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Thu April 12, 2012
Zimmerman To Plead Not Guilty In Teen's Death
Originally published on Fri April 13, 2012 10:22 am
RENEE MONTAGNE, HOST:
It's MORNING EDITION from NPR News. I'm Renee Montagne.
STEVE INSKEEP, HOST:
And I'm Steve Inskeep.
The man who authorities said could not be charged with a crime will now face charges.
MONTAGNE: George Zimmerman is expected in court today in Sanford, Florida. Special prosecutor Angela Corey says she plans to charge him with second-degree murder for shooting an unarmed high school student.
INSKEEP: At first, police declined to charge Mr. Zimmerman. He claimed self-defense under Florida's Stand Your Ground Law.
NPR's Greg Allen reports on a changing case.
GREG ALLEN, BYLINE: For weeks, there were rallies and marches in Sanford and around the country in support of Trayvon Martin, all calling for one thing: for law enforcement to arrest and charge George Zimmerman.
Yesterday, in a news conference in Jacksonville, state attorney Angela Corey - appointed to take over the investigation by Florida Governor Rick Scott - said those marches, rallies and media coverage had nothing to do with her decision to charge George Zimmerman with second-degree murder.
ANGELA COREY: Let me emphasize that we do not prosecute by public pressure or by petition. We prosecute based on the facts of any given case, as well of the laws of the State of Florida.
ALLEN: For weeks, the uncertain facts surrounding George Zimmerman's shooting of Trayvon Martin haven't stopped the nation and the media from engaging in an intense discussion about race and justice.
It all began on February 26th, when Zimmerman, a neighborhood watch volunteer, spotted Trayvon Martin in his townhome community. The teenager was on his way back from a convenience store with candy and an iced tea. Zimmerman called police and told them he thought the 17-year-old looked suspicious. A few minutes later Zimmerman shot and killed Martin.
At her news conference, Corey worked to put that intense national conversation behind her, saying prosecutors are committed to justice for every person, regardless of race.
COREY: We only know one category as prosecutors, and that's a V. It's not a B. It's not a W. It's not an H. It's V for victim. That's who we work tirelessly for.
ALLEN: Before announcing the charges against Zimmerman, Corey said she spoke to Trayvon Martin's parents, who were in Washington, D.C. Trayvon's mother, Sybrina Fulton, said all she ever wanted was Zimmerman's arrest, and she finally got it. She spoke directly to those who marched and rallied on her son's behalf.
SYBRINA FULTON: I just want to speak from my heart to your heart, because a heart has no color. It's not black. It's not white. It's red. And I want to say thank you from my heart to your heart.
ALLEN: Appearing with Fulton was Al Sharpton, the activist and television personality who helped put her son's case to the national spotlight. Sharpton said while the charges are a vindication for those who sought justice, it's not a time for celebration.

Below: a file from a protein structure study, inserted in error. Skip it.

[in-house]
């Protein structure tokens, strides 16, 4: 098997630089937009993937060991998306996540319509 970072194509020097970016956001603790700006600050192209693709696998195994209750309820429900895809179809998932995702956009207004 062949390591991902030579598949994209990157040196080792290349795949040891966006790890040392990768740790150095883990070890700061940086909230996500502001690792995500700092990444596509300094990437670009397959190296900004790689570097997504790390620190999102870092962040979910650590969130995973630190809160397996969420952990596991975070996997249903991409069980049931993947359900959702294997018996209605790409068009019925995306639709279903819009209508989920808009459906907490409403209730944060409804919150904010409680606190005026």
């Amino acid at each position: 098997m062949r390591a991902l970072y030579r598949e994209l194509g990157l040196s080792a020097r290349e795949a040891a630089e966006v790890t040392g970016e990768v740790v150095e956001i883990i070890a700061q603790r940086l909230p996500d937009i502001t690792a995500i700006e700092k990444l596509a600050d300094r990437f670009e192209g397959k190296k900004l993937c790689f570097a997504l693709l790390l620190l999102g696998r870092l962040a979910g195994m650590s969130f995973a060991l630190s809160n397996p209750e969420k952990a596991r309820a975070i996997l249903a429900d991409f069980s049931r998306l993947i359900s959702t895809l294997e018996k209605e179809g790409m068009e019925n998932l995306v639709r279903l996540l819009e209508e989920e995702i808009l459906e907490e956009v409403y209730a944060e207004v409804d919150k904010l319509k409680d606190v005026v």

REVEREND AL SHARPTON: This is not about gloating. This is about pursuing justice. We have not won anything.
(SOUNDBITE OF APPLAUSE)
SHARPTON: All we have done is establish that we must have the right to redress and justice in this country.
ALLEN: By yesterday afternoon, George Zimmerman had already turned himself in to police. For weeks, his whereabouts were secret. This week, questions about Zimmerman and his state of mind were heightened after he stopped communicating with his lawyers. But yesterday, Zimmerman's family hired a well-known criminal defense attorney in central Florida, Mark O'Mara. O'Mara says Zimmerman's state of mind is fine, but he's troubled.
MARK O'MARA: I cannot imagine living in George Zimmerman's shoes for the past number of weeks. Only because he has sort of been at the focus of a lot of anger, and maybe confusion and maybe some hatred. And that's got to be difficult.
ALLEN: O'Mara says Zimmerman will plead not guilty to the second-degree murder charges and he'll use Florida's Stand Your Ground Law as a defense. Under that law, people are entitled to use deadly force when faced with death or bodily harm.
When asked about Stand Your Ground, state attorney Angela Corey said her prosecutors will deal with it like they always do.
COREY: We fight hard. Some of them we've won and we've had to appeal them, or the defense has appealed and we've won it on appeal. Some we've fought hard and the judge ruled against us. That's happening to prosecutors all over the state. It is the law of the State of Florida and it will be applied.
(SOUNDBITE OF MUSIC)
ALLEN: Shortly after Angela Corey announced charges against George Zimmerman, in Sanford several dozen people gathered for a special service at Allen AME Church, where one of those speaking was the Reverend Jabari Paul.
REVEREND JABARI PAUL: Father, we thank you for everything that you have done for us. Most of all we thank you for this day. We thank you for the news that we heard on this day. Father, that one step toward justice has been taken.
ALLEN: Even before the Trayvon Martin shooting, Sanford was a city where many black residents mistrusted the police. At the church, there was confidence in Angela Corey and hope that justice will be done.
Greg Allen, NPR News, Sanford, Florida. Transcript provided by NPR, Copyright NPR.